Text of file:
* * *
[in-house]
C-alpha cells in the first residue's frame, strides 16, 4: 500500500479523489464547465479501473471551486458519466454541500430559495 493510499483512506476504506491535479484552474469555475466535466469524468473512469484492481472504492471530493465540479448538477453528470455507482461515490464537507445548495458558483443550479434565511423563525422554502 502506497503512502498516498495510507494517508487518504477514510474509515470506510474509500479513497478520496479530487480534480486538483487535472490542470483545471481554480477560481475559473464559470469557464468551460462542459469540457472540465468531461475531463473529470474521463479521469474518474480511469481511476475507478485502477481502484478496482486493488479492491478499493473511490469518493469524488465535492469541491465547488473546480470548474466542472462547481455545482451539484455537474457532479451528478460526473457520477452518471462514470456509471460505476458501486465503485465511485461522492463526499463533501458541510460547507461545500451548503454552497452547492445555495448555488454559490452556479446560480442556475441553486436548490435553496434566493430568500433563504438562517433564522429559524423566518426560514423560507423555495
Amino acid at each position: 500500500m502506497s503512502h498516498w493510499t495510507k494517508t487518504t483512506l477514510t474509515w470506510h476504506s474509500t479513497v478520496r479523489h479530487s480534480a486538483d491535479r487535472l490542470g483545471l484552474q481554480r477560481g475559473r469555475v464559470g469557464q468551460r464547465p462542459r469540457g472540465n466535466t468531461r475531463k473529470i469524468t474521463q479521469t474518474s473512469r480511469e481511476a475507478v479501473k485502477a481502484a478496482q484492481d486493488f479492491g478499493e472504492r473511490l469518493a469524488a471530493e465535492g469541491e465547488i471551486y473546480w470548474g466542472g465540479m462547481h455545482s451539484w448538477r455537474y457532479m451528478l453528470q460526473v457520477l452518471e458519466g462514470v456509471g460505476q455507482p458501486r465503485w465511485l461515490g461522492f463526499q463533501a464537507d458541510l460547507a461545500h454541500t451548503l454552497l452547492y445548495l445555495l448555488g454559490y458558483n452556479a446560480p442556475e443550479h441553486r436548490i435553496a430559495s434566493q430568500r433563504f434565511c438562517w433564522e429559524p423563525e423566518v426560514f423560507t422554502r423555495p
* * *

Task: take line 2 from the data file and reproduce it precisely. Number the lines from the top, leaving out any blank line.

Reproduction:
C-alpha cells in the first residue's frame, strides 16, 4: 500500500479523489464547465479501473471551486458519466454541500430559495 493510499483512506476504506491535479484552474469555475466535466469524468473512469484492481472504492471530493465540479448538477453528470455507482461515490464537507445548495458558483443550479434565511423563525422554502 502506497503512502498516498495510507494517508487518504477514510474509515470506510474509500479513497478520496479530487480534480486538483487535472490542470483545471481554480477560481475559473464559470469557464468551460462542459469540457472540465468531461475531463473529470474521463479521469474518474480511469481511476475507478485502477481502484478496482486493488479492491478499493473511490469518493469524488465535492469541491465547488473546480470548474466542472462547481455545482451539484455537474457532479451528478460526473457520477452518471462514470456509471460505476458501486465503485465511485461522492463526499463533501458541510460547507461545500451548503454552497452547492445555495448555488454559490452556479446560480442556475441553486436548490435553496434566493430568500433563504438562517433564522429559524423566518426560514423560507423555495